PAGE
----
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  • $\begingroup$ As relevant context, might be worth mentioning that it's the point because you can have intercepts besides the one with the y-axis. $\endgroup$ – Shufflepants Jul 25 '18 at 17:41
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    $\begingroup$ @JoeTaxpayer I had a teacher who was similarly insistent that "-x" as a quantity was "the opposite of x", not "negative x", because we're not constraining x to be negative. It ... makes a point worth keeping in mind but I agree that it doesn't warrant correction :) $\endgroup$ – hobbs Jul 25 '18 at 23:46
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    $\begingroup$ By the way, I would say "subtract" is a verb. "Minus" can be as much as adjective as "negative", but I am aware thay many follow a different convention. $\endgroup$ – J W Jul 26 '18 at 3:54
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    $\begingroup$ I don't get where anyone would think "minus" is a verb. It's a preposition, an adjective, even a noun, but definitely not a verb: en.oxforddictionaries.com/definition/minus $\endgroup$ – rubenvb Jul 26 '18 at 12:07
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    $\begingroup$ @rubenvb: Lots of people and sources really want numbers to be nouns, and operations to be verbs (I think, for perceived symmetry). This is a fairly common thing to see and in need of correction. (The operations are, of course, indeed really prepositions.) $\endgroup$ – Daniel R. Collins Jul 26 '18 at 14:14
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Some time spent with the Google does not seem to turn up very much. The best answer that I can find seems to be from the Common Core Standards, and is ambiguous, at best. On page 69 of the Core Learning Standards for mathematics (as provided by the State of New York; the same line appears in California's document on page 94), it states that students should be able to

[i]nterpret the slope (rate of change) and the intercept (constant term) of a linear model in the context of the data.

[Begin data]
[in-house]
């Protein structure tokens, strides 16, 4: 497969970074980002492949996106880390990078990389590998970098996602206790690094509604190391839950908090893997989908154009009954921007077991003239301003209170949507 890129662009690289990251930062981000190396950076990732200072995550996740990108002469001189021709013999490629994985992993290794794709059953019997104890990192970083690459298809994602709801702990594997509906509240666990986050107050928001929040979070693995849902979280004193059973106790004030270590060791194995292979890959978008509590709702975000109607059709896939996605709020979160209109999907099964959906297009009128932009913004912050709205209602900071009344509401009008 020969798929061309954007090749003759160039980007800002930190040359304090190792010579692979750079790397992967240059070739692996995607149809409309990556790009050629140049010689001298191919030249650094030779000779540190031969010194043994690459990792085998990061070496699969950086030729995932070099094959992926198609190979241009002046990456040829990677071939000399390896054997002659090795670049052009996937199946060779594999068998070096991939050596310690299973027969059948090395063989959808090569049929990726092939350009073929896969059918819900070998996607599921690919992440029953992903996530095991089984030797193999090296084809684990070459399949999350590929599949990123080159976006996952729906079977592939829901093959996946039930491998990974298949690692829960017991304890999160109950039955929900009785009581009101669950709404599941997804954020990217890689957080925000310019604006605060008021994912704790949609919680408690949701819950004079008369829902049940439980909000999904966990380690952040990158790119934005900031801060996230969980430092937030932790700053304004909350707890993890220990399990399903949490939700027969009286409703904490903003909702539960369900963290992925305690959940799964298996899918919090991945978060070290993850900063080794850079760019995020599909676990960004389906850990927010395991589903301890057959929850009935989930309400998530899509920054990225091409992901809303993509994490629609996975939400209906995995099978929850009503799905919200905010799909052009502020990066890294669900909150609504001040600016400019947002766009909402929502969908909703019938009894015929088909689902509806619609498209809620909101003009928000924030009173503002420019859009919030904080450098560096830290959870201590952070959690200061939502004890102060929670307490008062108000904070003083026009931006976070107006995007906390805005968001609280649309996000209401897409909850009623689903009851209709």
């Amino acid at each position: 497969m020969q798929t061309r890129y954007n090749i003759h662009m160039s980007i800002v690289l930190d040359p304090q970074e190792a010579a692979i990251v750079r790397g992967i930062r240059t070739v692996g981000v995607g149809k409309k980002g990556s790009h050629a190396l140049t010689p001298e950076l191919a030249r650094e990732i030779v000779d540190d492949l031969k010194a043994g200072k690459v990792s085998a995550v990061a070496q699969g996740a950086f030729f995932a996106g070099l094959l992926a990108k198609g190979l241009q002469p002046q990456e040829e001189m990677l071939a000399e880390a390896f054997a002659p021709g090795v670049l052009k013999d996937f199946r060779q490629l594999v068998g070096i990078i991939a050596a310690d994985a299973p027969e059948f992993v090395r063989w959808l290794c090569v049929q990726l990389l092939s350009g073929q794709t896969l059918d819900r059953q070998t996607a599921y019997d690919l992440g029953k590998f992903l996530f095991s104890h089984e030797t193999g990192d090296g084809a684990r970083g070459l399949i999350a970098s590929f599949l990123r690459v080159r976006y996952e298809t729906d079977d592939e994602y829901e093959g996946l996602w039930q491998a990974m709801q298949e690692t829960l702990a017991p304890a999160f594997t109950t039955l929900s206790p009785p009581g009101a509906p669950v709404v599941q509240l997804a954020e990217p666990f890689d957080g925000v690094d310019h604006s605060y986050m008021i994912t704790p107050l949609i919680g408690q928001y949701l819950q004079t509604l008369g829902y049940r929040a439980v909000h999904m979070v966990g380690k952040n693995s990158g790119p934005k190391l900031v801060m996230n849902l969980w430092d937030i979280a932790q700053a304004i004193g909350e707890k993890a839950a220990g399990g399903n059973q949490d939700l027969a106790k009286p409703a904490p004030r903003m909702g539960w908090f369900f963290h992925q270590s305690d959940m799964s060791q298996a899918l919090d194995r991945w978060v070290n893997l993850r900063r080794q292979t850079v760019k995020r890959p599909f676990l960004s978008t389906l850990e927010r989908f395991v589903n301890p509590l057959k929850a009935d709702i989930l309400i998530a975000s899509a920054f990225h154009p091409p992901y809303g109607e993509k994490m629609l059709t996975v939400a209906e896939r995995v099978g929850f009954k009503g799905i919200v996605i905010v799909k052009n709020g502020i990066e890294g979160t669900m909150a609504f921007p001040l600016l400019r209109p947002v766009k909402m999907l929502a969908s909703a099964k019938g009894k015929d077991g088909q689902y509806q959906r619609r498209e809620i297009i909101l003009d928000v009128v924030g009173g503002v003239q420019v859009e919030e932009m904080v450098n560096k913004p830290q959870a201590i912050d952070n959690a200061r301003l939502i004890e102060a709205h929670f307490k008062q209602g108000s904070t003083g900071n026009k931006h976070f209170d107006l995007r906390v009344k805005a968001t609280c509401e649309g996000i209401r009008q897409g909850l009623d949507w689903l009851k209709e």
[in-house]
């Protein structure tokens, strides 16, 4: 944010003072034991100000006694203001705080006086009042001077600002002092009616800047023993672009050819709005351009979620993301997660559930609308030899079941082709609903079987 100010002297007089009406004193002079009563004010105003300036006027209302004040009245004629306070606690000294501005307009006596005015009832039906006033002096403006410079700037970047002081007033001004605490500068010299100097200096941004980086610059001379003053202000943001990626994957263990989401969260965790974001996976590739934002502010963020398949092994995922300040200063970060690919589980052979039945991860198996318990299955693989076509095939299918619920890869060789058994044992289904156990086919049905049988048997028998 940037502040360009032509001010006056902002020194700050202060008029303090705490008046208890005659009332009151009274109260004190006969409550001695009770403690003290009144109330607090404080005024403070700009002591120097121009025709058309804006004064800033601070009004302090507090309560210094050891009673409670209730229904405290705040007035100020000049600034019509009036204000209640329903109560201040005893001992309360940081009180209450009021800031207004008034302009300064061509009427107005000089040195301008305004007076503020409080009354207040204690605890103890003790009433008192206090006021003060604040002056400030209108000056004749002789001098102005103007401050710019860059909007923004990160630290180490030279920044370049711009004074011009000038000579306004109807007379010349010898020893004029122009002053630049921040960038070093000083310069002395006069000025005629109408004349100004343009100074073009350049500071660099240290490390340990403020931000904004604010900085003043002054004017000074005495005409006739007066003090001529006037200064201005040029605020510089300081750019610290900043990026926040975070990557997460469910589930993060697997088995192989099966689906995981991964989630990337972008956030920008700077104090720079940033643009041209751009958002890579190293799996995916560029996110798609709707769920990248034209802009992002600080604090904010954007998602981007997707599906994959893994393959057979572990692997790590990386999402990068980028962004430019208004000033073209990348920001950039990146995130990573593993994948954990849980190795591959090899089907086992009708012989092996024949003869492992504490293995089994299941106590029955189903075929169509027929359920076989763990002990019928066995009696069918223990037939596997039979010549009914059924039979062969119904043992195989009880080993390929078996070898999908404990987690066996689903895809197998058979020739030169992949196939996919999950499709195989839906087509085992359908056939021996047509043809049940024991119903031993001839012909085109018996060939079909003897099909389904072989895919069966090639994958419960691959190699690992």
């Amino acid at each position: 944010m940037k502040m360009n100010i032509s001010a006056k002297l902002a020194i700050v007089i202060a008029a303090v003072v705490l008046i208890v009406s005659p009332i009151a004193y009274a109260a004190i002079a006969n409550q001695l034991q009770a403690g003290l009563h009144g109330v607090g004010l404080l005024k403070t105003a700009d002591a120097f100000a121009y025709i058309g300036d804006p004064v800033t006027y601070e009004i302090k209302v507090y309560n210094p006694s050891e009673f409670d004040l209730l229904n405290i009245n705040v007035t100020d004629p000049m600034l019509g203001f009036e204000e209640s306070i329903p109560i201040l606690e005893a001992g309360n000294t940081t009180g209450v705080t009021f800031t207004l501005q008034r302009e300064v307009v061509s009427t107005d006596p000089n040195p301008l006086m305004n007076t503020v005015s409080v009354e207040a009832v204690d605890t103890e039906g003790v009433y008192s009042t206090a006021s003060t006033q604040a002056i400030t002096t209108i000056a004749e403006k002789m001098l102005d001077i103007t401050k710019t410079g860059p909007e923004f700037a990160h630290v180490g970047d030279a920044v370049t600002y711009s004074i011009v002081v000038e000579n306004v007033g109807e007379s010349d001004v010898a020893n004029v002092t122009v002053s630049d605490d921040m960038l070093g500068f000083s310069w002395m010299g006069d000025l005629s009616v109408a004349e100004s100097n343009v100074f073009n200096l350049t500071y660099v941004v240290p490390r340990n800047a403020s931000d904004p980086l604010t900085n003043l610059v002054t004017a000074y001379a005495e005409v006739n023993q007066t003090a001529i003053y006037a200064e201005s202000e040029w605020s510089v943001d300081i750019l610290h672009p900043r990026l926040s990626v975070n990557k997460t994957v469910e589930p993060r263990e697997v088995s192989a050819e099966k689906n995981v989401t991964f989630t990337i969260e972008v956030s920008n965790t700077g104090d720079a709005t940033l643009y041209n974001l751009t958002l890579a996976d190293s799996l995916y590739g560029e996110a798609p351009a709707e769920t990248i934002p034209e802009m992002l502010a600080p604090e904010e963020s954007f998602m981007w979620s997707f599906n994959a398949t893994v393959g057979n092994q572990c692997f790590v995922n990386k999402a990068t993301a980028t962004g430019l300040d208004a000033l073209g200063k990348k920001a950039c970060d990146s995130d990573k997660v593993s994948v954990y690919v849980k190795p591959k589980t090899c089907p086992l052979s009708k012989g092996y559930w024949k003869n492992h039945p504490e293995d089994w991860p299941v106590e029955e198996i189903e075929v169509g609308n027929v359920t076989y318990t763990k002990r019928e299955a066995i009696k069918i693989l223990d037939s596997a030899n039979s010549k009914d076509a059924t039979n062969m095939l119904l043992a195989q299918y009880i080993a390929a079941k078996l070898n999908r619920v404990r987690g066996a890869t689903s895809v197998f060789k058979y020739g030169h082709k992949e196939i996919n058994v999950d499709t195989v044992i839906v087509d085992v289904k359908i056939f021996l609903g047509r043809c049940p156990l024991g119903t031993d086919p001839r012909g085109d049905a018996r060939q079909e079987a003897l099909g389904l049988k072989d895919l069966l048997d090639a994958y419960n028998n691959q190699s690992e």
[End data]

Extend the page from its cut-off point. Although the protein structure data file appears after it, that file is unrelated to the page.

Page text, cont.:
There are other references to intercepts, but they are ambiguous, at best. This seems to indicate that the Common Core regards intercepts as values, not points.


A quick perusal of the books on my (and my office-mate's) shelves gives an equally ambiguous answer. Most (though not all) of the precalculus texts say that the line given by $y = mx + b$ has the value $b$ as it's $y$-intercept, while most of my calculus texts define the $y$-intercept to be the point $(0,b)$. A notable exception (notable as it is quite widely used) is a copy of the 6th edition of Stewart's Calculus, which gives the $y$-intercept as a value, not a point.

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  • $\begingroup$ Thanks for the references. $\endgroup$ – Joel Reyes Noche Jul 27 '18 at 9:17
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This questions reflects the dangers in over formalization of the language used to discuss simple things. A pedantic speaker might distinguish between the y-intercept b and the intercept (0, b) (although intersection point (0, b) might be a better name for the latter), but very little is gained by fussing about such a distinction, particularly at the elementary level.

The example is very different from that some commenters have referenced that treats the distinction between critical point and critical value. The point on the earth where the temperature is lowest and what that temperature is are two very different things in qualitative terms, and so one needs terminology to distinguish them. In the present case, there is very little difference qualitatively, the fussing is about whether one choose to refer to the point or its ordinate as the y-intercept. Both choices are reasonable and neither is consequential. The difficulty arises mostly because of overly rigid teachers who insist that one is right and the other is wrong because I said so or for some similar reason similarly lacking in reason.